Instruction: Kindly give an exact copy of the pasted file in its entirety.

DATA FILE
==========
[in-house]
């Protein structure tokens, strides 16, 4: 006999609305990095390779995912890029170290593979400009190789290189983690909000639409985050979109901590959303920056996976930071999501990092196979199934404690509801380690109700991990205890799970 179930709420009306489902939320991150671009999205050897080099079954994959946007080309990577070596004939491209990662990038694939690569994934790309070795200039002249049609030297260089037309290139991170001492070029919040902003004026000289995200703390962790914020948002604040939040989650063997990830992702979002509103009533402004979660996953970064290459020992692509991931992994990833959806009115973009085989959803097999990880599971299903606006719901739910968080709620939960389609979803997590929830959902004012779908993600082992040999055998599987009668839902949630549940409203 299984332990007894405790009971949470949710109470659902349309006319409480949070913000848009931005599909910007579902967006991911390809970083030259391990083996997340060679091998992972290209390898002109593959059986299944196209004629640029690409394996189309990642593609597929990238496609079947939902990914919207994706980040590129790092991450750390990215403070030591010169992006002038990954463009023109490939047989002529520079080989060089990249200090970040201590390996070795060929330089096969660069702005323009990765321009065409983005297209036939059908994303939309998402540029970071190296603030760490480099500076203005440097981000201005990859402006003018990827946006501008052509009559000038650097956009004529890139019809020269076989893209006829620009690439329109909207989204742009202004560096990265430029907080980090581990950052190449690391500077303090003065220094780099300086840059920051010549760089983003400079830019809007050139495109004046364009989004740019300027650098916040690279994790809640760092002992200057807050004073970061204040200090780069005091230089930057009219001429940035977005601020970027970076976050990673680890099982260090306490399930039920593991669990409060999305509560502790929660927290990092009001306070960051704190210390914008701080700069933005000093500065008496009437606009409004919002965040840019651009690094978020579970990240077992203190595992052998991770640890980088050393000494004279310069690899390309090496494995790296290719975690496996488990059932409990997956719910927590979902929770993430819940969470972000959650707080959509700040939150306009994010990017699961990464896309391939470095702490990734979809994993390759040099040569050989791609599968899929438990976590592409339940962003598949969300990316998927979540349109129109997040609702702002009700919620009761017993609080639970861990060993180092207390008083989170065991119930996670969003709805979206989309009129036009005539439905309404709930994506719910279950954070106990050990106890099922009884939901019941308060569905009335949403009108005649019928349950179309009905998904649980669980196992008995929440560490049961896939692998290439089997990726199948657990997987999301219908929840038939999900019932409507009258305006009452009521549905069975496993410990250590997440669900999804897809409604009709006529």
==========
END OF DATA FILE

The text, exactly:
[in-house]
């Protein structure tokens, strides 16, 4: 006999609305990095390779995912890029170290593979400009190789290189983690909000639409985050979109901590959303920056996976930071999501990092196979199934404690509801380690109700991990205890799970 179930709420009306489902939320991150671009999205050897080099079954994959946007080309990577070596004939491209990662990038694939690569994934790309070795200039002249049609030297260089037309290139991170001492070029919040902003004026000289995200703390962790914020948002604040939040989650063997990830992702979002509103009533402004979660996953970064290459020992692509991931992994990833959806009115973009085989959803097999990880599971299903606006719901739910968080709620939960389609979803997590929830959902004012779908993600082992040999055998599987009668839902949630549940409203 299984332990007894405790009971949470949710109470659902349309006319409480949070913000848009931005599909910007579902967006991911390809970083030259391990083996997340060679091998992972290209390898002109593959059986299944196209004629640029690409394996189309990642593609597929990238496609079947939902990914919207994706980040590129790092991450750390990215403070030591010169992006002038990954463009023109490939047989002529520079080989060089990249200090970040201590390996070795060929330089096969660069702005323009990765321009065409983005297209036939059908994303939309998402540029970071190296603030760490480099500076203005440097981000201005990859402006003018990827946006501008052509009559000038650097956009004529890139019809020269076989893209006829620009690439329109909207989204742009202004560096990265430029907080980090581990950052190449690391500077303090003065220094780099300086840059920051010549760089983003400079830019809007050139495109004046364009989004740019300027650098916040690279994790809640760092002992200057807050004073970061204040200090780069005091230089930057009219001429940035977005601020970027970076976050990673680890099982260090306490399930039920593991669990409060999305509560502790929660927290990092009001306070960051704190210390914008701080700069933005000093500065008496009437606009409004919002965040840019651009690094978020579970990240077992203190595992052998991770640890980088050393000494004279310069690899390309090496494995790296290719975690496996488990059932409990997956719910927590979902929770993430819940969470972000959650707080959509700040939150306009994010990017699961990464896309391939470095702490990734979809994993390759040099040569050989791609599968899929438990976590592409339940962003598949969300990316998927979540349109129109997040609702702002009700919620009761017993609080639970861990060993180092207390008083989170065991119930996670969003709805979206989309009129036009005539439905309404709930994506719910279950954070106990050990106890099922009884939901019941308060569905009335949403009108005649019928349950179309009905998904649980669980196992008995929440560490049961896939692998290439089997990726199948657990997987999301219908929840038939999900019932409507009258305006009452009521549905069975496993410990250590997440669900999804897809409604009709006529």